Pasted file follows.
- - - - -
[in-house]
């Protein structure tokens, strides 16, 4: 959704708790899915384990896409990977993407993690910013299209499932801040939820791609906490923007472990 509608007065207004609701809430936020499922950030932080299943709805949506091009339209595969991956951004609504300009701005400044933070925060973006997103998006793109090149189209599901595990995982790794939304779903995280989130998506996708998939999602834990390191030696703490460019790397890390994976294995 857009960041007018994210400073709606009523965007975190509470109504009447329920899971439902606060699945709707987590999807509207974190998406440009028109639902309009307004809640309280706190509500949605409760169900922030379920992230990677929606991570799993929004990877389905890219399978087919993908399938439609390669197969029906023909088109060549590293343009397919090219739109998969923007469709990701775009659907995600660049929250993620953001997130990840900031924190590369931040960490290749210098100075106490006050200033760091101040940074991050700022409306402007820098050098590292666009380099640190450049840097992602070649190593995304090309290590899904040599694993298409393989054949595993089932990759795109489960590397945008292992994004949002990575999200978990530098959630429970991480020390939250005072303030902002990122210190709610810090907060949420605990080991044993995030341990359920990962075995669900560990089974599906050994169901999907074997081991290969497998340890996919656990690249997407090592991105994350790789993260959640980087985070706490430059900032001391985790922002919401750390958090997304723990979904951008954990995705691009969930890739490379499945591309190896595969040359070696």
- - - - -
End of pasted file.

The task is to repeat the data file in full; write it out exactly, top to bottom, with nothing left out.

[in-house]
């Protein structure tokens, strides 16, 4: 959704708790899915384990896409990977993407993690910013299209499932801040939820791609906490923007472990 509608007065207004609701809430936020499922950030932080299943709805949506091009339209595969991956951004609504300009701005400044933070925060973006997103998006793109090149189209599901595990995982790794939304779903995280989130998506996708998939999602834990390191030696703490460019790397890390994976294995 857009960041007018994210400073709606009523965007975190509470109504009447329920899971439902606060699945709707987590999807509207974190998406440009028109639902309009307004809640309280706190509500949605409760169900922030379920992230990677929606991570799993929004990877389905890219399978087919993908399938439609390669197969029906023909088109060549590293343009397919090219739109998969923007469709990701775009659907995600660049929250993620953001997130990840900031924190590369931040960490290749210098100075106490006050200033760091101040940074991050700022409306402007820098050098590292666009380099640190450049840097992602070649190593995304090309290590899904040599694993298409393989054949595993089932990759795109489960590397945008292992994004949002990575999200978990530098959630429970991480020390939250005072303030902002990122210190709610810090907060949420605990080991044993995030341990359920990962075995669900560990089974599906050994169901999907074997081991290969497998340890996919656990690249997407090592991105994350790789993260959640980087985070706490430059900032001391985790922002919401750390958090997304723990979904951008954990995705691009969930890739490379499945591309190896595969040359070696």